Lupe Fiasco – Human Hip Hop – Part 2

This single sat proudly amongst the other tracks on his first album entitled Food and Liquor. As expected by such a deep thinker the album name itself had a deeper meaning. In reference to the many food and liquor stores around Chicago, Lupe saw them as outlets that had everything people needed, though the food was an essential the Liquor showed a want and reflected evil, thus the album title in Lupe’s philosophy is essentially good and evil. The album opens with quotes from the Quran which makes sense as Lupe is a practicing Muslim. His religion is further tackled on the track ‘American Terrorist’ where he talks about both religion and class structure, putting in plain sight the spin that wealthy whites have set into place forming enemies out of Blacks, Muslims, Native Americans and more. Food and Liquor also covers ground rarely traveled in hip-hop mainly from subject matter that was clearly inspired by his past.

‘Hurt Me Soul’ he opens by saying “I used to hate hip-hop…because the women degraded” and proceeds to explain how eventually he warmed to the genre but would never recite the derogatory terms towards females when he sung to himself. In here he blatantly names artists who inspired him and similarly ones who glorify the gun toting and drug dealing which he saw first hand was nowhere near as glamorous as the records made out.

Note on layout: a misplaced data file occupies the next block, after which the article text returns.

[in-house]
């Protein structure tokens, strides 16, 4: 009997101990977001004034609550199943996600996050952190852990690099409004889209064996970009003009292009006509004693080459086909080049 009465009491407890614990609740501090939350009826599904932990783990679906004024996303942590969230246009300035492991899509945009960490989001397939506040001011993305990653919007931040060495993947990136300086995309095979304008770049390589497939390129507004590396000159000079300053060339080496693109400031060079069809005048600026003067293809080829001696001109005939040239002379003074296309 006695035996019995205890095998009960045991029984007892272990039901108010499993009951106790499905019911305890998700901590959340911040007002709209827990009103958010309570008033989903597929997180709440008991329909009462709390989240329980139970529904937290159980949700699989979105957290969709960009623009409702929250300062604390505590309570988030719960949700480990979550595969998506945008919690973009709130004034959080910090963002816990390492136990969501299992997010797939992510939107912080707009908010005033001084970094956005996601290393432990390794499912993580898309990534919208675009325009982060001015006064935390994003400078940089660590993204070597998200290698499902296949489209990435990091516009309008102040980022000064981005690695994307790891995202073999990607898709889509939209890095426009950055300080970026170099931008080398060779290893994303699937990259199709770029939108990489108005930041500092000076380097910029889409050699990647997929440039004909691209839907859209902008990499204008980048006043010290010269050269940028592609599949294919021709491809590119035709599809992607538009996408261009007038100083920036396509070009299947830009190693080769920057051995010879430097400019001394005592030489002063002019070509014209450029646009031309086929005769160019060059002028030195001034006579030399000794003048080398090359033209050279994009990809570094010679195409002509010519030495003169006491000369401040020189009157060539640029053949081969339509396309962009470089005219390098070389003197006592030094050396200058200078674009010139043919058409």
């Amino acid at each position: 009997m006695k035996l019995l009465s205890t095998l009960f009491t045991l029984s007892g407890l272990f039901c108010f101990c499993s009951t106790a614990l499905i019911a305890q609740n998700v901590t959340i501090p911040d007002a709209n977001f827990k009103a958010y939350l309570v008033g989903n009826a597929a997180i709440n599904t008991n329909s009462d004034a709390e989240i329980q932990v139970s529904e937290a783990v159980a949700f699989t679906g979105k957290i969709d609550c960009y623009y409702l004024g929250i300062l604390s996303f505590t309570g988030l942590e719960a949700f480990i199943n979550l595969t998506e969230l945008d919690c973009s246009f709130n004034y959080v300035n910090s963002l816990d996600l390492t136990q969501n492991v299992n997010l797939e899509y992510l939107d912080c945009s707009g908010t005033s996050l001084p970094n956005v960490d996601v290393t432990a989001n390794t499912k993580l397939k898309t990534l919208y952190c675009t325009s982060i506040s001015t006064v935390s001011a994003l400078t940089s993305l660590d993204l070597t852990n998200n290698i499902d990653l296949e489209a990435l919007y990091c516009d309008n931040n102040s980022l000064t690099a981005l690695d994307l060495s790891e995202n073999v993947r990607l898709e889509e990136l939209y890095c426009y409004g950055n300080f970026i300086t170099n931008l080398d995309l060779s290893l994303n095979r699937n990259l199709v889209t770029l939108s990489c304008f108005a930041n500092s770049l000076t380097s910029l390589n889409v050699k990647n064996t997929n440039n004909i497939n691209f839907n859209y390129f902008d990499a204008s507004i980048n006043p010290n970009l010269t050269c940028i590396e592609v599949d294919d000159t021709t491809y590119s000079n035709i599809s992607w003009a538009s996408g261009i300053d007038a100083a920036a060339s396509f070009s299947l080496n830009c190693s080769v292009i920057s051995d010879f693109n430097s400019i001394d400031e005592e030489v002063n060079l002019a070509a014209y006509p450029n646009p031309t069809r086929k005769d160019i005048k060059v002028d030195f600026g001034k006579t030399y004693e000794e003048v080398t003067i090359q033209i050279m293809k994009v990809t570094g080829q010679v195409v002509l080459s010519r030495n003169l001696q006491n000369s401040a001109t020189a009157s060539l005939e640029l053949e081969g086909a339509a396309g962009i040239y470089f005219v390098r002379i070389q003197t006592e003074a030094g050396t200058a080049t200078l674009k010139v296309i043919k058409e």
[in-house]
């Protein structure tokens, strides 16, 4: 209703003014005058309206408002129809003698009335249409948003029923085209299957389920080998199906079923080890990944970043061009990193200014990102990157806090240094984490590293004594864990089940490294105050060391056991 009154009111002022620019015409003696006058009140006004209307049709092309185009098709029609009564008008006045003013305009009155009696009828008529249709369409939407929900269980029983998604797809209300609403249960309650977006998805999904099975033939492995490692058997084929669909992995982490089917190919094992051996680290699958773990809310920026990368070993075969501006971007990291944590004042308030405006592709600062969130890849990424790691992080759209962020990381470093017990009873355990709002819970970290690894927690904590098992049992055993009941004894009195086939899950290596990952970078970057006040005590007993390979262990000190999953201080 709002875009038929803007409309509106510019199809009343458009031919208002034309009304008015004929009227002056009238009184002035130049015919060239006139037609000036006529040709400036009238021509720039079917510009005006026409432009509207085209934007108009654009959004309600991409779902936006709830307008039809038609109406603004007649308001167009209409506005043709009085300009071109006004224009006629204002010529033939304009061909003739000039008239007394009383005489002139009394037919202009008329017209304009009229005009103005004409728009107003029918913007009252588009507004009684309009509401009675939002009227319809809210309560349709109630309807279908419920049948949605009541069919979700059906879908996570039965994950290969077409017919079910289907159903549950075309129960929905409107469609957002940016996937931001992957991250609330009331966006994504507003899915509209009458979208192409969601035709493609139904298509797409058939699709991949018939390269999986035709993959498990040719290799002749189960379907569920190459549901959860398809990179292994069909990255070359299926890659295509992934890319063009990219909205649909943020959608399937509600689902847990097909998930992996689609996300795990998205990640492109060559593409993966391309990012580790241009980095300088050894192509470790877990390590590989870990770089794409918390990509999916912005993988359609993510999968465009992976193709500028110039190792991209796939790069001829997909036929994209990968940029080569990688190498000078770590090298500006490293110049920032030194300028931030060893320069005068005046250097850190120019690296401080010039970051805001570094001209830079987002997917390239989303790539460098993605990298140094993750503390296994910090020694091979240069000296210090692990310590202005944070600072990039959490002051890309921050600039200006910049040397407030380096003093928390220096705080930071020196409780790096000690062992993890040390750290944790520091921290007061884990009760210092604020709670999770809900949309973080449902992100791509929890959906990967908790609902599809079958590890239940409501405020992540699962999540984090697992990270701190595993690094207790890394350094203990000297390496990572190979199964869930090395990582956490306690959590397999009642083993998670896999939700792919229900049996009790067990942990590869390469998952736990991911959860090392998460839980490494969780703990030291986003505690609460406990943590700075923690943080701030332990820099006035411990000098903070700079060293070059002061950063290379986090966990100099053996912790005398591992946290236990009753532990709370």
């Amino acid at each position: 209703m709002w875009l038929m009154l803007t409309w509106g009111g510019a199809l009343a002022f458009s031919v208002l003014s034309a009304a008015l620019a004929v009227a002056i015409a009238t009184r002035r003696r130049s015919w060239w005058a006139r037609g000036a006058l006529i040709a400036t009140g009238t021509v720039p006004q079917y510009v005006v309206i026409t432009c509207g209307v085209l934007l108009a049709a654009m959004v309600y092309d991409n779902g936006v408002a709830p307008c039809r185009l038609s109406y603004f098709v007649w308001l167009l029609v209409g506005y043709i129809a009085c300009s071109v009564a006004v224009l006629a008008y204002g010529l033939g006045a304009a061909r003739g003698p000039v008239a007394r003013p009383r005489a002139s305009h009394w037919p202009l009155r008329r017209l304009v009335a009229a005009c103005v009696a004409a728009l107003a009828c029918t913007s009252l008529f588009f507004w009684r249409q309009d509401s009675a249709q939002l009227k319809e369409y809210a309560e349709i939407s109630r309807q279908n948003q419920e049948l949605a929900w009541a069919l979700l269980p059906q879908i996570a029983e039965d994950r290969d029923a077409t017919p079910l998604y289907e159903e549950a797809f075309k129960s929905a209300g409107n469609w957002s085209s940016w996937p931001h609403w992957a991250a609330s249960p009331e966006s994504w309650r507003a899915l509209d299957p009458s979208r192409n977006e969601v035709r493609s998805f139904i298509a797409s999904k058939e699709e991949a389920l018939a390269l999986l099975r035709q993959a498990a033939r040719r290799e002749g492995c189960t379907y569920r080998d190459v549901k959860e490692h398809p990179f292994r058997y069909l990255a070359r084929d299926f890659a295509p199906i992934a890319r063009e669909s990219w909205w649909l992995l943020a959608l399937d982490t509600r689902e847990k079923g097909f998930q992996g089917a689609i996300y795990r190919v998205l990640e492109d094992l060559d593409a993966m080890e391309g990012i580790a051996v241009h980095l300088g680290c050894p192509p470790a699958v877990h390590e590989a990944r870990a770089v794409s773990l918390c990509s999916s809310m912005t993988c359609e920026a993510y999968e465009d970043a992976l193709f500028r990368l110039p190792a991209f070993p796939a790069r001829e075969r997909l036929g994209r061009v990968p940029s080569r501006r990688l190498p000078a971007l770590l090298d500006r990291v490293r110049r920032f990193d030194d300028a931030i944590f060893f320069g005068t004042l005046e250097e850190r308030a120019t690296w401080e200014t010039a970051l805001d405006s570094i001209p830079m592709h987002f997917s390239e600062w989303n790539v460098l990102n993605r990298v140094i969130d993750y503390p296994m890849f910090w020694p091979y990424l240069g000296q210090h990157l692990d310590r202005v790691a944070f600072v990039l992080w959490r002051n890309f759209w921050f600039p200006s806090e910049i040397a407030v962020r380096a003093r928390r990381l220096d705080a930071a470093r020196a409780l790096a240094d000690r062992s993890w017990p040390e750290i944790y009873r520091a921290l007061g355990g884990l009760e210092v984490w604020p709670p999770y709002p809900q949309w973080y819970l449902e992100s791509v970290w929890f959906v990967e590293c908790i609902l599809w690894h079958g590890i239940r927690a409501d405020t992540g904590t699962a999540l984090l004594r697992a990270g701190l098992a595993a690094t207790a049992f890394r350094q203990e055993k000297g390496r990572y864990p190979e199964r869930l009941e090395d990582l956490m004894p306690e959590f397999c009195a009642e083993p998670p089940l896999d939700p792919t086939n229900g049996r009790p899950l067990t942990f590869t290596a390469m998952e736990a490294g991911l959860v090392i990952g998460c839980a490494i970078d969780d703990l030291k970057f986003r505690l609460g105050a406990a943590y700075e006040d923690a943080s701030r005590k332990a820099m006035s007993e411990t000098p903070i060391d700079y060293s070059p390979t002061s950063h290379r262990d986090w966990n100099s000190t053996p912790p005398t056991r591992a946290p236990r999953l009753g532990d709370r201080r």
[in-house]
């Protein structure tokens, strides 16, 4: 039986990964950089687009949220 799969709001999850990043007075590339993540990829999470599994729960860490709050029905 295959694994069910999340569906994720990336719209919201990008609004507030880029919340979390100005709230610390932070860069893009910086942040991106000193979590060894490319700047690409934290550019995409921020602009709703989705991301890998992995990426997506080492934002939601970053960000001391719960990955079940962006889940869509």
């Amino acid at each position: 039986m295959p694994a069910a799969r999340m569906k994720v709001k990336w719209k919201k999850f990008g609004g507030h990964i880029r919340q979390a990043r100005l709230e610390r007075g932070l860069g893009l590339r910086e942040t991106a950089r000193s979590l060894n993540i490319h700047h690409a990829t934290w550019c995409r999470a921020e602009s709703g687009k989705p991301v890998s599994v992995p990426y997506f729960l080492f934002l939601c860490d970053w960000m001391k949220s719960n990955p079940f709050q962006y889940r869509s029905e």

In ‘He Say She Say’ once again his ability to craft gripping stories is on display as he unravels the tale of a single mother struggling to raise her son. He talks in the first person illustrating the realistic and hurtful arguments that the mother has with the father figure who constantly neglects his responsibilities. In the second verse he embodies the son who is old enough to understand the difference in care between his parents, here he lashes out as his father explaining his innermost feelings and wondering why, as an already disadvantaged and poor black boy in America, his Father didn’t give him the support he desperately needed. The haunting chorus backed by soulful tones rings out “I can’t, I won’t let you go”. Once again Lupe paints such an unmistakable picture here that it is hard to imagine that any of the events were fabricated.

‘The Cool’ which would later become the title of another album, is a more fantastical story that revolves around a gangster who comes back from the dead. He fills this track with excellent descriptions of the claustrophobic and filthy nature of digging oneself out the earth in a burial suit. Here he illustrates how commonplace it is for people to disappear thanks to violence and at the same time how despite the constant tragedy everyone continues to live their lives just as they always did, and the violence continues.

These themes and many others that cover the current issues surrounding modern day America are rife in Lupe’s work. Food And Liquor remains an excellent debut for a an artist who consistently brings to light the problems that so many are facing, delivered in a style that shows great skill and forethought. His latest album Drogas Wave was released in 2018 and continues his spell binding work as a poet of rhythm and pioneer of conscious hip hop.